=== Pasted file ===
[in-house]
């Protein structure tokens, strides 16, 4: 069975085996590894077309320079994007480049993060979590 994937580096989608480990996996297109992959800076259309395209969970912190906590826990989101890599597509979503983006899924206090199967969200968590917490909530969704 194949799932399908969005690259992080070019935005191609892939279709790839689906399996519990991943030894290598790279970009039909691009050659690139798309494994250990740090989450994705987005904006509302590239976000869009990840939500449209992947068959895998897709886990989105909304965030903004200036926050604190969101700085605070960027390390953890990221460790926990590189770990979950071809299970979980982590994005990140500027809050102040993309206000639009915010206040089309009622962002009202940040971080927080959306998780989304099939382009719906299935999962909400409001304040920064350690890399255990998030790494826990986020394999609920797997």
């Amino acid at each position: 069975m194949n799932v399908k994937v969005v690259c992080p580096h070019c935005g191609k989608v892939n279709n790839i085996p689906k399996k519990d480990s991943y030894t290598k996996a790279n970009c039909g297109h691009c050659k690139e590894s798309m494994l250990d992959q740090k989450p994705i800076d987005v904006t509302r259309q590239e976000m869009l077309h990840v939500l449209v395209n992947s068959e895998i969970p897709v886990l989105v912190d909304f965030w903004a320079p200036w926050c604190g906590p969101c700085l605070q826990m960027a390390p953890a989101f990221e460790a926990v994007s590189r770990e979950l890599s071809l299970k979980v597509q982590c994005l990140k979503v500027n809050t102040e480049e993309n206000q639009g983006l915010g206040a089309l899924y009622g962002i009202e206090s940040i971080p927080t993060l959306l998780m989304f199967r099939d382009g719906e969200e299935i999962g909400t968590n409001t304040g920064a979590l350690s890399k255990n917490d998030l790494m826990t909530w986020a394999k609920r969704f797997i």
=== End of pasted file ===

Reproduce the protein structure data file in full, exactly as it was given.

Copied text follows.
[in-house]
């Protein structure tokens, strides 16, 4: 069975085996590894077309320079994007480049993060979590 994937580096989608480990996996297109992959800076259309395209969970912190906590826990989101890599597509979503983006899924206090199967969200968590917490909530969704 194949799932399908969005690259992080070019935005191609892939279709790839689906399996519990991943030894290598790279970009039909691009050659690139798309494994250990740090989450994705987005904006509302590239976000869009990840939500449209992947068959895998897709886990989105909304965030903004200036926050604190969101700085605070960027390390953890990221460790926990590189770990979950071809299970979980982590994005990140500027809050102040993309206000639009915010206040089309009622962002009202940040971080927080959306998780989304099939382009719906299935999962909400409001304040920064350690890399255990998030790494826990986020394999609920797997």
């Amino acid at each position: 069975m194949n799932v399908k994937v969005v690259c992080p580096h070019c935005g191609k989608v892939n279709n790839i085996p689906k399996k519990d480990s991943y030894t290598k996996a790279n970009c039909g297109h691009c050659k690139e590894s798309m494994l250990d992959q740090k989450p994705i800076d987005v904006t509302r259309q590239e976000m869009l077309h990840v939500l449209v395209n992947s068959e895998i969970p897709v886990l989105v912190d909304f965030w903004a320079p200036w926050c604190g906590p969101c700085l605070q826990m960027a390390p953890a989101f990221e460790a926990v994007s590189r770990e979950l890599s071809l299970k979980v597509q982590c994005l990140k979503v500027n809050t102040e480049e993309n206000q639009g983006l915010g206040a089309l899924y009622g962002i009202e206090s940040i971080p927080t993060l959306l998780m989304f199967r099939d382009g719906e969200e299935i999962g909400t968590n409001t304040g920064a979590l350690s890399k255990n917490d998030l790494m826990t909530w986020a394999k609920r969704f797997i």